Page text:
Tuesday, July 24, 2012

My Top 5 Margaret Mahy… with memories

Sorry for the delay in getting this posted! But, I have spent the morning running around, putting up displays and organising a condolence book.

I've been in shock since I heard the news of Margaret’s death yesterday. Today, I am wearing a limited-edition t-shirt put out by Storylines (www.storylines.org.nz) emblazoned with Margaret's lion drawing – and purple accents (her favourite colour).

So... my Margaret books and memories… in order of the memory.

The lion in the meadow
What would you do if you knew there was a lion in the meadow, but your mother wouldn't believe you and gave you a matchbox with a dragon it to scare the away the lion . . . and in fact the dragon was there too?

Annie: How appropriate that my first Margaret Mahy memory is also my first library memory. And my first real book memory... My mother bought me a withdrawn library copy of this book when I was about 3 or 4. I still have it. Although Margaret supposedly wasn't that well known in New Zealand in the early days – this book was trashed. Considering it was first published in 1969, and it would have been '74 or '75 when I got the book – it was definitely loved among the reading children of Te Atatu South Library.

On the fifth anniversary of his older sister's death, nineteen-year-old Jonny Dart, troubled by feelings of guilt and an imperfect memory of the event, goes in search of the only other witness to the fatal accident and, through a chance meeting with a senile old woman, finds a way to free himself of the past.

Annie: I think I was actually a teenager when I read this one! It was published in 1987, so it must have been around then that I read it. This is one of those very-rare Mahy books without an element of fantasy. Instead, it is the portrayal of a friendship between a young boy and an older woman, who is suffering from dementia – which does make the story seem surreal, as Johnny connects with Sophie.

The changeover
Laura Chant knew that the face in the mirror was a sign of something dreadful coming. The evil Carmody Braque branded her young brother, and Jacko was ill, getting worse. The only way to save him was to change over-releasing her supernatural powers, joining forces with the mysterious Sorenson Carlisle.

Annie: I couldn’t believe it when this wee number turned up on my required reading list for a Masters’ paper! Score! So, my copy of this, The Tricksters, and The Catalogue of the Universe all have post-it notes sticking out of them, with comments, as I wrote my essays... That said, I had read and loved it for years before then.

Down the back of the chair
When Dad loses his car keys, toddler Mary suspects that they have ended up down the back of the chair, so Dad begins to search. But, what an odd assortment of objects is living down the back of the chair! This lively, eccentric poem is a visual explosion of fun and imagination, featuring dragons, pirates, treasure, lions, elephants and many more. But, what will a troubled father win from down the back of the chair?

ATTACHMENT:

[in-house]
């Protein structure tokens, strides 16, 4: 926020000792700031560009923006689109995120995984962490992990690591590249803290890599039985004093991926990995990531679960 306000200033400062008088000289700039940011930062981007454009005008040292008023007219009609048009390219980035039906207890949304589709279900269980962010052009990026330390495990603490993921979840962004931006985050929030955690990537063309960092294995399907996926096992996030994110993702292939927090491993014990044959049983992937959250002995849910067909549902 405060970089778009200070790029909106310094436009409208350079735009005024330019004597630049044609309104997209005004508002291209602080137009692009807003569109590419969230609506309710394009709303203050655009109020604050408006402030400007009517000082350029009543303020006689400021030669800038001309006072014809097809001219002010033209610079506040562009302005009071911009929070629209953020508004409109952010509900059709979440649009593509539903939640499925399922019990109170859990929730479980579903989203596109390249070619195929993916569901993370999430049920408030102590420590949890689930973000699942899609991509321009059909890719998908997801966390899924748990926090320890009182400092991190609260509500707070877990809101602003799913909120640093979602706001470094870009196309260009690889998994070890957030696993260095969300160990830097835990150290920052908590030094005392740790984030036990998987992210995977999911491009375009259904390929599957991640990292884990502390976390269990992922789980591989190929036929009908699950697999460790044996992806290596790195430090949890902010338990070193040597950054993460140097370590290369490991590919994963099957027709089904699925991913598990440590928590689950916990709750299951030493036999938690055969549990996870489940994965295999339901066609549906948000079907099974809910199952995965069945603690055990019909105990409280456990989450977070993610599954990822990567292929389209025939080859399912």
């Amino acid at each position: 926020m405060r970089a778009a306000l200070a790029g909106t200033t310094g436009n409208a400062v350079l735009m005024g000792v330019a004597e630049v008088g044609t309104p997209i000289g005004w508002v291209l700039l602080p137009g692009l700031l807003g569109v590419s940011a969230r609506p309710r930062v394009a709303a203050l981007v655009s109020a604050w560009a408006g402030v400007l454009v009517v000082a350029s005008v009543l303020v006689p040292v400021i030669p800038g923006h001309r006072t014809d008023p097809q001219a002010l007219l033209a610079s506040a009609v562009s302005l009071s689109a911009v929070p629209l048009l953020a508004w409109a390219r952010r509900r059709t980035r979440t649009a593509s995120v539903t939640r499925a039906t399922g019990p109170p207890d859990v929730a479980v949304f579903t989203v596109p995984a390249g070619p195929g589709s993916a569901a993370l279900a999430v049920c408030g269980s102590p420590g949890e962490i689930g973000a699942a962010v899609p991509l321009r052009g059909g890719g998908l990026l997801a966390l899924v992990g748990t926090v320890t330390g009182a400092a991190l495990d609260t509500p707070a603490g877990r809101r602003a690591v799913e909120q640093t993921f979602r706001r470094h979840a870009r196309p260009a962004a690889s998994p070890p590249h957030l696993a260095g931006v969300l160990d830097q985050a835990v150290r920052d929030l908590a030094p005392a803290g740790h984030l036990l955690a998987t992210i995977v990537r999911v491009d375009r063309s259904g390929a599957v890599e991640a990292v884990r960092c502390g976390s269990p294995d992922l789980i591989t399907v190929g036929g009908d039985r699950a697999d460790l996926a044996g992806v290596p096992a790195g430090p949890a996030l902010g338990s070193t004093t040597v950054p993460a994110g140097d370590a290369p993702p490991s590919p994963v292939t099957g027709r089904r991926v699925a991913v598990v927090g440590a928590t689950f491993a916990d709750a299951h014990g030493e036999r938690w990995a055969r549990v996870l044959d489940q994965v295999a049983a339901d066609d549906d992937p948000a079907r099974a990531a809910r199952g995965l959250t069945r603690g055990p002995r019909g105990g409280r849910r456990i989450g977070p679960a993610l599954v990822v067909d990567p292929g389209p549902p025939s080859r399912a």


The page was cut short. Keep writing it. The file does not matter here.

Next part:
Annie: A few years ago, Storylines hosted its annual Margaret Mahy Day in Christchurch. A close friend had just announced that he and his partner were expecting their first baby. He is renowned for losing keys (phones / everything really...), so I bought a copy of Down the Back of the Bhair for his future baby… and asked Margaret to sign it. As it was too early to find out the sex of the baby – it is signed 'Happy reading, Dear Whoever You Turn Out to Be.' The baby is now 2½ - and I think that Margaret's words were more a directive than a wish, as little Monkey (as we call her) LOVES books and wants to be able to read for herself NOW… none of this waiting around for school business.

The librarian and the robbers
Wild and wonderful, these stories will appeal to all readers of fine children's literature, and Blake's illustrations, full of spirit and exuberance, are the perfect accompaniment of Mahy's vigorous tales. The Great Piratical Rumbustification introduces us to Alpha, Oliver, and Omega Terrapin, alone for an evening of devilish fun and none other than Orpheus Clinker, a reformed pirate cleverly transformed into a respectable babysitter. Or has he reformed? Before you can say "Yo Ho Ho" the Terrapin household has become headquarters of the century's biggest pirate party. The Librarian and the Robbers is an equally tickling tale of a band of wicked robbers who one day carry off Serena Leburnum, a beautiful librarian. Follow what happens as the lovely and learned Miss L. not only outwits the robbers, turning them into outstanding citizens, but also teaches them the everlasting pleasures of the Dewey Decimal System. Two books worth of story crammed into 63 magical pages, full of robbers tricked by librarians and retired pirates who know how to party and revive the joys of boyhood (while paying the bills). No impossibly articulate child protagonists with clearly defined goals or desires, no rhyme or reason, just a pair of stories cut from the same cloth as books by Willaim Stieg and Roald Dahl.

Annie: Today I have entertained myself, and others, by reading extracts of this story. It’s is definitely a story written by a librarian, with lots of in-jokes only librarians would fully appreciate. First published in 1978, it’s poignant that it is an earthquake which prompts the Robber Chief to propose to the librarian, Miss Serena Laburmum. I also wonder if Margaret loved Elizabeth Goudge's The Little White Horse as much as I do... Serena is the name of Maria's pet hare in this book, and Loveday (the surname of the Robber Chief) is the name of Maria's mother-of-her-heart.

~ Annie, Central City Library

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